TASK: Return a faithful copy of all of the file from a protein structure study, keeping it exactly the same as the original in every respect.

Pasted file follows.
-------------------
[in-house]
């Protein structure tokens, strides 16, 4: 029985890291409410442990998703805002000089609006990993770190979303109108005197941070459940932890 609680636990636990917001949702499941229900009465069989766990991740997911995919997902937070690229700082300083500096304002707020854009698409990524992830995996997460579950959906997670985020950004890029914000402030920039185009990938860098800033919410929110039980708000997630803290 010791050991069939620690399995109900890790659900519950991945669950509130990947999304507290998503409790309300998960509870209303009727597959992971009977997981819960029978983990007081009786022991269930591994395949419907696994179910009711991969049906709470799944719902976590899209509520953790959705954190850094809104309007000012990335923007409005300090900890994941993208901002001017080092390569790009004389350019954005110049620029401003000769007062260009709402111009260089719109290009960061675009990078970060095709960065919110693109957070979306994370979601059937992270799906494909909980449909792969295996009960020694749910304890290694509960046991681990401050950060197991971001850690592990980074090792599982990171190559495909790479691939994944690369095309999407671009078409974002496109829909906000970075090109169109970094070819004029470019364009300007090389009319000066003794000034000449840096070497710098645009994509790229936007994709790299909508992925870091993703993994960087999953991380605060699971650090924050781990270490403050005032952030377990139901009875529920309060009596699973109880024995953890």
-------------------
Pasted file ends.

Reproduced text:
[in-house]
């Protein structure tokens, strides 16, 4: 029985890291409410442990998703805002000089609006990993770190979303109108005197941070459940932890 609680636990636990917001949702499941229900009465069989766990991740997911995919997902937070690229700082300083500096304002707020854009698409990524992830995996997460579950959906997670985020950004890029914000402030920039185009990938860098800033919410929110039980708000997630803290 010791050991069939620690399995109900890790659900519950991945669950509130990947999304507290998503409790309300998960509870209303009727597959992971009977997981819960029978983990007081009786022991269930591994395949419907696994179910009711991969049906709470799944719902976590899209509520953790959705954190850094809104309007000012990335923007409005300090900890994941993208901002001017080092390569790009004389350019954005110049620029401003000769007062260009709402111009260089719109290009960061675009990078970060095709960065919110693109957070979306994370979601059937992270799906494909909980449909792969295996009960020694749910304890290694509960046991681990401050950060197991971001850690592990980074090792599982990171190559495909790479691939994944690369095309999407671009078409974002496109829909906000970075090109169109970094070819004029470019364009300007090389009319000066003794000034000449840096070497710098645009994509790229936007994709790299909508992925870091993703993994960087999953991380605060699971650090924050781990270490403050005032952030377990139901009875529920309060009596699973109880024995953890």